Two weeks ago I wrote about five pairs of commonly confused words. It’s a topic that always stimulates a lively and full-bodied discussion among readers. While waiting for that discussion to begin, I’ll present you with five more pairs of commonly confused words.

Advise vs. Advice (ad-VĪZ vs. ad-VĪS) 

To advise (an action) is a verb and advice (a thing) is a noun that refers to the information given or received in the act of advising. But confusing these two words is understandable because of another pair of words, vise and vice, which are homonyms: they are pronounced exactly the same (vīs). A vise is a tool attached to a workbench that is used to hold something securely in place. A vice, as people generally use it, is a “habitual and usually trivial defect or shortcoming.” Advise and advice are not homonyms. They are pronounced differently and mean different things. Many people have given me sound advice about a lot of things in my lifetime, some of which I have heeded. Let me advise you to heed wise, godly advice when you receive it.

 Momento vs. Memento

When I stopped into a gift shop to purchase a souvenir, the clerk said it would make a “nice momento.” This is a common mistake; the correct word is memento. Momento is not a word. Continue reading “Five More Commonly Confused Word Pairs”

How Can I Guess You Might Be From England?

Common telltale signs of British origins.

You might be from England (or the UK) if …

. . . you usually tag an –s  onto the word toward. The preferred British spelling is towards. The preferred American spelling is simply toward (no –s). When I copyedit a document written for American readers, almost the first thing I do is to execute a global search-and-replace to eliminate all those pesky s’s (if there are any) in one automated swoop. A copyediting instructor years ago taught me that trick. (Shhh! . . . let’s keep it our little secret.)

. . . you often use single quotation marks for quoted words and sentences instead of double quotation marks. ‘You guessed it, good fellow. I’m from Liverpool’, (British) instead of, “You guessed it, good fellow. I’m from Denver,” (American). In American English, we use single quotation marks for quotes within quotes, such as, “Here’s the answer he gave,” said the investigator. “He said, ‘I’m from Denver.’” Otherwise, we use double quotation marks for quoted words—even one word—and sentences. To make it ridiculously complicated, in British English that punctuation scheme is reversed. What were they thinking? Next thing you know they’ll be driving on the wrong side of the road.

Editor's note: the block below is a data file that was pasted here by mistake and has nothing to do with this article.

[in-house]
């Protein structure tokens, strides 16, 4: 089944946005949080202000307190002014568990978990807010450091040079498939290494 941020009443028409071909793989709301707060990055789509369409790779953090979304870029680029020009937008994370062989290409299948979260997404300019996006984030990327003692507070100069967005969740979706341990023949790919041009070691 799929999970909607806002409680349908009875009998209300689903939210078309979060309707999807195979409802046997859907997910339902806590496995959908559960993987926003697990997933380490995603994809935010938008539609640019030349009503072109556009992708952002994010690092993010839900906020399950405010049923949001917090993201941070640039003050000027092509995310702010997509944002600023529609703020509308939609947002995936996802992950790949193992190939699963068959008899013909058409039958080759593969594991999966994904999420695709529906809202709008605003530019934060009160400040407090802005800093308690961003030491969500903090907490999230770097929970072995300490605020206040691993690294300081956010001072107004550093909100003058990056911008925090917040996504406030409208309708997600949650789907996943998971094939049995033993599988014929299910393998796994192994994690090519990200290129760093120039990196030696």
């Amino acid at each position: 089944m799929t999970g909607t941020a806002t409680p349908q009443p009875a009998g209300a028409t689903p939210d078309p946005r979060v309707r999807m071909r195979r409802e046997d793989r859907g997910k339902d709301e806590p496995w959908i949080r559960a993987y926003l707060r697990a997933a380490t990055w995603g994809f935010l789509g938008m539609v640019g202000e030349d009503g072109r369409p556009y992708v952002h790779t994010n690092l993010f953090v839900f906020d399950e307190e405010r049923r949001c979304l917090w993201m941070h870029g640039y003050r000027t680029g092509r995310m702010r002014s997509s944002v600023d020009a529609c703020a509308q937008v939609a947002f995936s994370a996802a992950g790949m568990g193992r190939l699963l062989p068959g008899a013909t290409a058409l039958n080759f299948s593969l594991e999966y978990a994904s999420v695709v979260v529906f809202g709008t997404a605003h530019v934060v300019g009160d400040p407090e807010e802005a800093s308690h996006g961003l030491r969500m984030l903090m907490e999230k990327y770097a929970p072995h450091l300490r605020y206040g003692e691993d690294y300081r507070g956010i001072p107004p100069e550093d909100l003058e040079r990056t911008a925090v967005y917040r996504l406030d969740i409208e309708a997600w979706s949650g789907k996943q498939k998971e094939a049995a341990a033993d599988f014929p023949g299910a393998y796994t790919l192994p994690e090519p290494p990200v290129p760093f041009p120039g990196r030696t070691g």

. . . you tend to place your commas and periods outside of quotation marks* instead of insideBritish flag and phone booths them. Here’s an example: The film critic from the Times wrote that the latest sequel was “pabulum not befitting an infant”, but the critic from the Daily News countered that it was “a feast fit for a king”. Note the placement of the comma and period there. In the US we would keep that comma and period tucked safely inside (to the left of) the quotation marks. And that’s true even if just one word is enclosed in quotation marks. Try it, you’ll like it!

So there you go: a simple, non-exhaustive test for determining if in fact you might have grown up in England, or some other land where British English is used, and somehow forgotten it.**  Δ


*Our British friends call periods full stops and single quotation marks inverted commas.

**With apologies to my friends across the pond for this tongue-in-cheek piece. It wasn’t my intent to be cheeky. If this essay seems like tosh, I may be a nit, but hopefully not an oik.

© 2018 by Dean Christensen. All rights reserved.

Five Commonly Confused Word Pairs

Only 1 in 97 people keep all of these straight.

Some pairs of similar words are commonly confused in speech and in writing. There is no “speech-checker” to catch our oral miscues, unless we hang out with grammar snobs who don’t care if they keep on friendly terms with us. And with technologically as advanced as Microsoft Word’s spelling-and-grammar checker is, it doesn’t catch everything. How well do you know the differences below?

Gist vs. Just

As a kid, my teachers persistently corrected students who sloppily said things like, “I jist tapped that boy a little on his cheek—not enough to knock out that bloody tooth there on the floor.” So when we grew up, some of us were so paranoid about not saying “jist” when we should have said “just” that we now reflexively say “just” when we should say “gist” (pronounced jist). Confused? No? Well, I’m not done yet. Gist means “the main point or part.” When we’re talking about the main point or part of this article with all our friends (yes, all of them), it’s okay to call it the gist of the article—jist don’t call it the just.

Moot vs. Mute

Then there is the infamous moot–mute mix-up. Continue reading “Five Commonly Confused Word Pairs”

Commonly Misused Latinate Abbreviations in American English

Have you mastered these everyday abbreviations?

Latinate abbreviations (i.e., abbreviations of Latin expressions used in English) can serve as useful tools to enhance our writing. If improperly used, they can detract from our writing and reflect poorly on the writer. Here are some of the most common Latinate abbreviations, their meanings, and notes on their usage. Notice in particular the placement of the periods.

etc_word-art
et cetera

Et cetera, abbreviated etc., means “and so forth” (literally, “and others of the same kind”). Note three things about this abbreviation: (1) It is etc., not ect., and it is not pronounced eck-cetera; (2) It is not “and etc.,” (which would literally be “and and so forth”—that’s redundant); and (3) etc. should be used sparingly in formal writing because it’s a vague term that can make the writer seem lazy—it places the burden on the reader to imagine what specifically the writer is referring to.

e.g._word-art
exempli grata

Exempli grata, abbreviated e.g., means “for example.” Note three things about its use: (1) it is always followed by a comma[1]: The vendor on the corner is selling flowers for Mother’s Day (e.g., red and yellow roses and white and pink carnations); (2) in formal writing, it should be used in parenthetical statements (as in the previous sentence). In the main text it is better to use words like “such as” or “for example”; (3) be careful not to confuse it with i.e., which means something quite different. Continue reading “Commonly Misused Latinate Abbreviations in American English”